Medieval France was the crossroads of Europe for the pilgrimage to Santiago de Compostella, one of the most important religious journeys of the Middle Ages. Four major routes through France led to the Spanish Cathedral in Galicia, originating in Paris and proceeding through Tours (Via Turonensis), Vézelay (Via Lemovicensis), Le Puy-en-Velay (Via Podiensis), and Arles (Via Tolosana). Each of these funneled the pilgrims through the Pyrenees and onto the great Camino Francés toward the cathedral in the west of Spain.
There are variations on all of these routes that accommodated pilgrims coming from different places. The English had their own, called the Voie de Soulac Littoral Aquitain, or sometimes the Vois des Anglais. English pilgrims came by ship to Nantes or to the Gironde estuary and their route followed the Atlantic coast of France from the Gironde to the Spanish border and the town of Irun. The most important stop on the Vois des Anglais was the town of Soulac that featured important relics, mostly of Saint Veronica who was reputed to have died there in 70AD. The Basilique Notre-Dame-de-la-fin-des-Terres (“Our Lady of Lands’ End”) contained relics of Veronica, a candle carried by an angel at the birth of Christ, a few drops of milk of the Virgin Mary, palm leaves that were thrown down before Christ entering Jerusalem, and many others.
Soulac and its shrine of Saint Veronica was so important that pilgrims diverted from the Via Turonensis at Saintes to go west to the coast to venerate the relics. That route crossed the great Gironde estuary at the small town of Talmont, with its Benedictine abbey church Sainte Radegonde.
The first known religious structure at Talmont was a chapel was built in the sixth century dedicated to Sainte Radegonde. The Romanesque edifice that we see today was built in the late 11th and early 12th century by Benedictine monks from nearby Saint-Jean-d’Angély. It was clearly designed to service pilgrims on the Compostella route.
The actual town of Talmont-sur-Gironde was built after the church. In the late 13th Century, Edward I created Talmont as a bastide, a fortified town, to protect the Gironde estuary. The walls of the fortifications encompassed the church as seen in this shot featuring the superb three-level chevet.
The years have resulted in some destruction at Sainte Radegonde, but the greatest damage was not the result of war. The worst of the abuse was caused by the action of the Gironde, the largest tidal estuary in Europe. The shifting of the dunes due to the currents and the westerly winds caused the estuary to silt up and the water rose to such heights that the church was periodically flooded. It is hard to imagine such a thing when we see Sainte Radegonde perched so high on the cliff. Eventually, the monks were forced to raise the level of the ground around the church almost ten feet to prevent the flooding. For this reason, the church sits in a kind of bowl with higher ground on the south side next to the Gironde.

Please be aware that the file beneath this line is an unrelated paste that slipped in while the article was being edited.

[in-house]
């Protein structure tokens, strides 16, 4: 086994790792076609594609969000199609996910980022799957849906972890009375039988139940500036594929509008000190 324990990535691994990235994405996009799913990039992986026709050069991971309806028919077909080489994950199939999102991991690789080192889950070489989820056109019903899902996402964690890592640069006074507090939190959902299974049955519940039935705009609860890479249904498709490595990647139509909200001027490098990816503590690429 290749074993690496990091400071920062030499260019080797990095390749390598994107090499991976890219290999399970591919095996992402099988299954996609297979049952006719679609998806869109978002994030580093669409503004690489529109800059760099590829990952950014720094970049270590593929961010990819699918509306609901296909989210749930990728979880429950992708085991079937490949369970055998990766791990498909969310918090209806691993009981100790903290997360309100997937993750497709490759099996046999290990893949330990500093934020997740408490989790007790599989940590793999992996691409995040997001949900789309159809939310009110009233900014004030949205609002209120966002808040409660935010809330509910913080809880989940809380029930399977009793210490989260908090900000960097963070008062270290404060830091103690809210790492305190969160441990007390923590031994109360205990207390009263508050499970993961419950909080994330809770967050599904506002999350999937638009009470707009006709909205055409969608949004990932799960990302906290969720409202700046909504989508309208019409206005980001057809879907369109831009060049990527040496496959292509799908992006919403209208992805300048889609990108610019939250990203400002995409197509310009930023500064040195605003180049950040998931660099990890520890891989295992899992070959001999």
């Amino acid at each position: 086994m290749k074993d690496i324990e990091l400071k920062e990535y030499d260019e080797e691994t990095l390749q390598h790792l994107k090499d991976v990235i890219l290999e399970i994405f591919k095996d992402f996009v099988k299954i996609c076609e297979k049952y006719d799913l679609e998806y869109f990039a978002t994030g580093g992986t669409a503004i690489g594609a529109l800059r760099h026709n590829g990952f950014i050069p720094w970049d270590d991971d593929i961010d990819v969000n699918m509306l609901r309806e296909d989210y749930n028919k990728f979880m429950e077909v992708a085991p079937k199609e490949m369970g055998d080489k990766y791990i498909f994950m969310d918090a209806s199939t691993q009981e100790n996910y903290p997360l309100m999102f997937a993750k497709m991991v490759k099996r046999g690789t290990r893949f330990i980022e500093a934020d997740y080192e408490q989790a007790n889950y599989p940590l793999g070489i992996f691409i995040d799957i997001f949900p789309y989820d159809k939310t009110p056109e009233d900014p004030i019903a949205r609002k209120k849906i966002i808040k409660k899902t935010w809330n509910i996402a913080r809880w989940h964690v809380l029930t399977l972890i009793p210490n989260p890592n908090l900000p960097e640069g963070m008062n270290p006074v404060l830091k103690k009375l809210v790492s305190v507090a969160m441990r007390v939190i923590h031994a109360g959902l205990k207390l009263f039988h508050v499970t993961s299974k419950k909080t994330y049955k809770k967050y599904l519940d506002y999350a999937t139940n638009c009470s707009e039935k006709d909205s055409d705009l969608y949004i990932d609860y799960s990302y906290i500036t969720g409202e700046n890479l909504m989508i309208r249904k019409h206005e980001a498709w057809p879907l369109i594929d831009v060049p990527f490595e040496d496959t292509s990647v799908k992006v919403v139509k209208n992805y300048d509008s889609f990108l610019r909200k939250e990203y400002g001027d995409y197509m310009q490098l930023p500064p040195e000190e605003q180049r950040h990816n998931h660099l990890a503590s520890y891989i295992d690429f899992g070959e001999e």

In the 15th century, part of the supporting cliff gave way and the church lost two bays of the nave. Today it is truncated – what was once a cruciform church has lost its south transept (replaced today with a side chapel) and the west face was rebuilt in the Gothic style. There remains only a single bay of the nave.
But the Gironde continues to wreak havoc on the church even now. The sculptures of the south portal and the interior capitals are all severely damaged from the action of the salt spray.
The interior of the church is sober and pure. The main feature is the apse with an echeloned chapel on each side. There are stairways on both sides of the nave leading down to a crypt and funerary chapel, now abandoned. But the loss of most of the nave and the south transept makes the church feel more like a chapel these days, except that the apse is so large. The apse and the nave still have their original ogive barrel vaults although the transept crossing is covered with a modern dome, one of whose pendentives can be seen at the top right of the following shot.
PJ is always fond of ex-votos and Talmont has a 19th century ship in the north chapel that attests to the sea-faring history of the local community. This shot also shows the bad condition of the capitals.
The Église Sainte Radegonde de Talmont is one more example of the importance of pilgrimage to the medieval church and its people. It was well-worth the considerable effort and expense to build these churches to shelter and comfort the pilgrims as they made their long journey to Santiago, Rome, or even Jerusalem. The journey was like reading a book of their faith. The pilgrim could see the relics of Saint Martin, the patron saint of France, in the cathedral of Tours. In Soulac they might venerate the relics of Veronica who was so moved with pity when she saw Jesus carrying his cross to Golgotha that she gave him her veil that he might wipe his forehead. At Rocamador, they could climb the face of a sheer cliff to see the tomb of Saint Amador, companion to Veronica, who ended his days in the wilderness of the Dordogne. In Conques, they would see the relics of a young girl who suffered martyrdom at the hands of the Romans. And in Santiago, they would see the tomb of Saint Iago, James the Greater, one of the apostles and companion to the Saviour.
The scallop shell badge of the pilgrim was an emblem of faith and prized because it was evidence of the contact with the things venerated that defined the Christian religion. Martyrs, saints, and companions of Christ were all evidence that their God was everywhere, surrounding and protecting them, even on this lonely windswept cliff on the Gironde.
✚ Our next two Via Lucis posts will be on the great European pilgrimages, The Path of Sant Iago – Pilgrimage and The Path of Sant Iago – Churches.